> Fact #2: Even though Wikipedia is one of the five most visited websites in
> the world, we employ fewer than 35 people.
> Fact #3: We support more than 100,000 volunteers who have contributed 14.3
> million articles in 270 languages.
> Fact #4: We exist so that every single human being can freely share in the
> sum of all knowledge.
> Fact #5: We depend on support from donors like you to keep Wikipedia
> running, and to keep it free. We ask only once a year – now is the time.
> Consider "Fact #4: We exist so that every single human being can freely
> share in the sum of all knowledge."
> Is that really true? If it is, what does it mean about deletionism? Or
> about making edits harder to make? Also, is "the sum of all knowledge" only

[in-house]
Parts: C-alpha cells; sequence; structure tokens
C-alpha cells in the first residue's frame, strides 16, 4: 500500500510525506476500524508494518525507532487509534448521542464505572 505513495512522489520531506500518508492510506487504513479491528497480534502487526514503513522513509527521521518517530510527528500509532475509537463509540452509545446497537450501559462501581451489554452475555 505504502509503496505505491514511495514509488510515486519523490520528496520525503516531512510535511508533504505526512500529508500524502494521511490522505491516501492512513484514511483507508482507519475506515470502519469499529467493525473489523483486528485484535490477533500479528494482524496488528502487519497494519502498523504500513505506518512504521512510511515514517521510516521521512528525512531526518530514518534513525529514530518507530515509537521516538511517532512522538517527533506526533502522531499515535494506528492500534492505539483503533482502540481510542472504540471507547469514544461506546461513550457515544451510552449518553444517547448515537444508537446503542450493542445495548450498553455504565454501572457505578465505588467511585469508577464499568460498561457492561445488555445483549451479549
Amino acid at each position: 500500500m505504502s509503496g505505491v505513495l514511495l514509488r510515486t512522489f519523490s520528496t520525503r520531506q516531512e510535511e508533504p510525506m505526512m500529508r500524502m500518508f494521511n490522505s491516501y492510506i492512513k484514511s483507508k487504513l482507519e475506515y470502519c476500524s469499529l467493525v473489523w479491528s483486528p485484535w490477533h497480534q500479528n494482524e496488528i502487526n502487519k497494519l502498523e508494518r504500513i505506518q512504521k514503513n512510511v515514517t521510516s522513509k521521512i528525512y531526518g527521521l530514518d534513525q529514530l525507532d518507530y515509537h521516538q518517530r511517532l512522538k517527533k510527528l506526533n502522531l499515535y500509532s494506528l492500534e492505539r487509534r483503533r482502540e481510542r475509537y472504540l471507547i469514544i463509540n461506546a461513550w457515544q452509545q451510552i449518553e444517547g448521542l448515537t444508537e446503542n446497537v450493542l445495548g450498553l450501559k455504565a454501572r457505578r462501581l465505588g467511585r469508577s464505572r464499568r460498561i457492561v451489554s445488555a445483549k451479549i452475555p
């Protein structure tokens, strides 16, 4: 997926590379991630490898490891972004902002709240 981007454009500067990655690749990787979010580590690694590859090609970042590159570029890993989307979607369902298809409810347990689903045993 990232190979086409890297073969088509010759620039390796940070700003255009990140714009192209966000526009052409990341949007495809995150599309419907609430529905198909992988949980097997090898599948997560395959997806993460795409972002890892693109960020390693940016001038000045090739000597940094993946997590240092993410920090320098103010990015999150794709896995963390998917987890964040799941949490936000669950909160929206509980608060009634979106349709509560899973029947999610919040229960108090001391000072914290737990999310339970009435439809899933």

> that which has been published in official publications by credentialed
> experts? If so, Wikipedia has a questionable epistemology built into it.
> Epistemology (from Greek ἐπιστήμη - episteme-, "knowledge, science" +
> λόγος, "logos") or theory of knowledge is the branch of philosophy concerned
> with the nature and scope (limitations) of knowledge. It addresses the
> * What is knowledge?
> * How is knowledge acquired?
> * What do people know?
> * How do we know what we know?
> Much of the debate in this field has focused on analyzing the nature of
> knowledge and how it relates to similar notions such as truth, belief, and
> justification. It also deals with the means of production of knowledge, as
> well as skepticism about different knowledge claims.